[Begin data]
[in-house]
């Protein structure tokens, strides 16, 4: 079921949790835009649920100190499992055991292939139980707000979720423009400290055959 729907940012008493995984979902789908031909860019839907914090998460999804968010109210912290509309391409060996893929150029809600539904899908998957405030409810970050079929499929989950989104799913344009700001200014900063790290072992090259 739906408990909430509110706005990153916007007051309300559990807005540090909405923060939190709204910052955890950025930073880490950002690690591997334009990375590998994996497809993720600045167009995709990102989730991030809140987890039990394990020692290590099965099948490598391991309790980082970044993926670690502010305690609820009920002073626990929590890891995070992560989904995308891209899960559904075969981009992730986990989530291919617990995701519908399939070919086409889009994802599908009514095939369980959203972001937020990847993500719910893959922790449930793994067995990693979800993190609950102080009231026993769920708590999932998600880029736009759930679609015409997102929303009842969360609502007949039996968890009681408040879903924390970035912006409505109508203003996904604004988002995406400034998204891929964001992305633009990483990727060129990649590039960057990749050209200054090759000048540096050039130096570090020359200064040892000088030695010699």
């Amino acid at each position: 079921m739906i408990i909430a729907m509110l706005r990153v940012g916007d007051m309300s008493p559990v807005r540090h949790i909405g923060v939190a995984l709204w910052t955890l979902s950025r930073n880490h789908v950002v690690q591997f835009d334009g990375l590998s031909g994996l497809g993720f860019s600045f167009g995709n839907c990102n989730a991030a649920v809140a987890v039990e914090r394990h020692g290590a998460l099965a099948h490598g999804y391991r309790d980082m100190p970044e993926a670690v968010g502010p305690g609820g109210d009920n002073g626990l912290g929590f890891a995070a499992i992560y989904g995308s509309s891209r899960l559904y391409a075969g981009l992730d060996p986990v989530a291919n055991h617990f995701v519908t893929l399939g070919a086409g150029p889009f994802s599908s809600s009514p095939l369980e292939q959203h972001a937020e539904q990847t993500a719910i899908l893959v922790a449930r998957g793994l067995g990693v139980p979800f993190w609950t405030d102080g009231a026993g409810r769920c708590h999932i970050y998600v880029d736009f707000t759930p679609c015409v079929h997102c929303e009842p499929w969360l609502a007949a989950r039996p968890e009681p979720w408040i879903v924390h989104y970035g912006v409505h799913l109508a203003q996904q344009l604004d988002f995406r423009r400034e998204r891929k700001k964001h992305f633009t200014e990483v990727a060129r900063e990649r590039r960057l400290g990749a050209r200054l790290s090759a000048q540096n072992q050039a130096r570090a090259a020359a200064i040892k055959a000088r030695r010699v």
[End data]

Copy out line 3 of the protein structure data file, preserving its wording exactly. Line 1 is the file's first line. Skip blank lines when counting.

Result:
């Amino acid at each position: 079921m739906i408990i909430a729907m509110l706005r990153v940012g916007d007051m309300s008493p559990v807005r540090h949790i909405g923060v939190a995984l709204w910052t955890l979902s950025r930073n880490h789908v950002v690690q591997f835009d334009g990375l590998s031909g994996l497809g993720f860019s600045f167009g995709n839907c990102n989730a991030a649920v809140a987890v039990e914090r394990h020692g290590a998460l099965a099948h490598g999804y391991r309790d980082m100190p970044e993926a670690v968010g502010p305690g609820g109210d009920n002073g626990l912290g929590f890891a995070a499992i992560y989904g995308s509309s891209r899960l559904y391409a075969g981009l992730d060996p986990v989530a291919n055991h617990f995701v519908t893929l399939g070919a086409g150029p889009f994802s599908s809600s009514p095939l369980e292939q959203h972001a937020e539904q990847t993500a719910i899908l893959v922790a449930r998957g793994l067995g990693v139980p979800f993190w609950t405030d102080g009231a026993g409810r769920c708590h999932i970050y998600v880029d736009f707000t759930p679609c015409v079929h997102c929303e009842p499929w969360l609502a007949a989950r039996p968890e009681p979720w408040i879903v924390h989104y970035g912006v409505h799913l109508a203003q996904q344009l604004d988002f995406r423009r400034e998204r891929k700001k964001h992305f633009t200014e990483v990727a060129r900063e990649r590039r960057l400290g990749a050209r200054l790290s090759a000048q540096n072992q050039a130096r570090a090259a020359a200064i040892k055959a000088r030695r010699v």